Report: 20 Million Lives Saved Through TB Care and Control WHO releases "Global Tuberculosis Report 2012"

17 October 2012

Washington DC – A report released today by the World Health Organization states that millions of lives have been saved thanks to TB care and control measures, but warns that the fight against the disease remains critical due to a gap in funding.

"In the space of 17 years, 51 million people have been successfully treated and cared for according to WHO recommendations. Without that treatment, 20 million people would have died," said Dr Mario Raviglione, Director of the WHO Stop TB Department. "This milestone reflects the commitment of governments to transform the fight against TB."

The achievements have been secured by leadership in countries where TB is endemic and by international support. Today, 90% of international donor financing for TB is provided by the Global Fund to Fight AIDS, Tuberculosis and Malaria. By the end of 2011, programmes supported by the Global Fund detected and treated 8.6 million people with TB.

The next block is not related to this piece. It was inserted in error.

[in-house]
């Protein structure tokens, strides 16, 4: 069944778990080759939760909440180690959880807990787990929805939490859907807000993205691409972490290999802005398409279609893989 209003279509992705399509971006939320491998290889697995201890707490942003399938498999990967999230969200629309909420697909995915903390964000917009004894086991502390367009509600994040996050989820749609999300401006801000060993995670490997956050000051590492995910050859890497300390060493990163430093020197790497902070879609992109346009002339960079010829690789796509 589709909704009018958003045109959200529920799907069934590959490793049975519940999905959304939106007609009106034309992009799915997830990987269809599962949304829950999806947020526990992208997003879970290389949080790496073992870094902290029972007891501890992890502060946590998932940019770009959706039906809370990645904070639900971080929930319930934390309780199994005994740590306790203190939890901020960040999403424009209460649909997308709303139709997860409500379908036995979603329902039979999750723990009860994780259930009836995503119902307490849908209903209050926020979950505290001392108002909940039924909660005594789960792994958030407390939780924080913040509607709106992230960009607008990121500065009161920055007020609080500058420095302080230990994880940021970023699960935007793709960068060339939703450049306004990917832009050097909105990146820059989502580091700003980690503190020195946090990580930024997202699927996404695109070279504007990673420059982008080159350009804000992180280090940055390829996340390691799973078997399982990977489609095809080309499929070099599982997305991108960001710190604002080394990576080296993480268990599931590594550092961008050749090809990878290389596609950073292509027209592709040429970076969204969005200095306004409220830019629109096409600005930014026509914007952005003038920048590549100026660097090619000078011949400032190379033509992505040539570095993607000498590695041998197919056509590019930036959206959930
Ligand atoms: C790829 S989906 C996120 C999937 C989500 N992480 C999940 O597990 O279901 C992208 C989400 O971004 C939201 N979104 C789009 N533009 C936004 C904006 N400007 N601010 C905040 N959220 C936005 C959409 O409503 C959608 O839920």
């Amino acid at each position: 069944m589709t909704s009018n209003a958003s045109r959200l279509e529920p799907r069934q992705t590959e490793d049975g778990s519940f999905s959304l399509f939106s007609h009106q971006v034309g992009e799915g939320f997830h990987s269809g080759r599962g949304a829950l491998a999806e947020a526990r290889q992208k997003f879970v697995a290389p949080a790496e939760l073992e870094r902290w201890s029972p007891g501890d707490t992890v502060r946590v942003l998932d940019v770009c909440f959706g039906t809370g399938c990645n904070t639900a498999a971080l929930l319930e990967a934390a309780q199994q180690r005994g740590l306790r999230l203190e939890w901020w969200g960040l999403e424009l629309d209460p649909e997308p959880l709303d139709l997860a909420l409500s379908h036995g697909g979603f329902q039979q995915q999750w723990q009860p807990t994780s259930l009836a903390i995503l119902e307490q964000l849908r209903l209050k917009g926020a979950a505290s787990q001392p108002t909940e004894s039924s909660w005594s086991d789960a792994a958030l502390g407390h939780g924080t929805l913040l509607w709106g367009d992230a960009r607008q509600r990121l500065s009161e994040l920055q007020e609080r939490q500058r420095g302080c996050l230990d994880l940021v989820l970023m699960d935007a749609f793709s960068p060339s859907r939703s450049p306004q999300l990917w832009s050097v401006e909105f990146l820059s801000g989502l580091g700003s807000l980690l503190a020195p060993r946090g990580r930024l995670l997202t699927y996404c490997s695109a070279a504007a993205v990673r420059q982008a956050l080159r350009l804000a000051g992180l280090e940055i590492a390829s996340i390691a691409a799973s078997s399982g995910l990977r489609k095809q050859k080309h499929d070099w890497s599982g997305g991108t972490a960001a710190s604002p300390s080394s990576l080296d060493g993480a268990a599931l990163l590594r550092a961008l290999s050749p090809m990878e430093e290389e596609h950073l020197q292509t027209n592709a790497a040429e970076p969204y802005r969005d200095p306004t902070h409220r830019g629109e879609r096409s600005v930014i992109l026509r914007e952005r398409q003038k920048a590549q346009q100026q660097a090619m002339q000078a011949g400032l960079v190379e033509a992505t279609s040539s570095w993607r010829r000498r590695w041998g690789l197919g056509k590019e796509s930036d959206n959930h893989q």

The report states that data from 204 countries and territories confirm that TB remains a major infectious killer today. The report praises the worldwide roll-out of a new diagnostic device that can test patients for TB, including drug-resistant TB, in just 100 minutes. It also points to the promise of medical breakthroughs from new TB drugs - the first in over 40 years - which could be on the market as early as 2013.

However, WHO today warned that the global fight against the disease remains fragile. The report notes that there is a US$ 1.4 billion funding gap per year for research and development, and that a US $3 billion per year funding gap could prevent TB care progress.

"The momentum to break this disease is in real danger. We are now at a crossroads between TB elimination within our lifetime, and millions more TB deaths," says Dr Raviglione.

Maintaining the gains of investments in TB control and achieving faster progress towards the 2015 global targets for TB control, depends on the commitment of donor nations to continue to drive down the global epidemic of TB, a disease that knows no borders.

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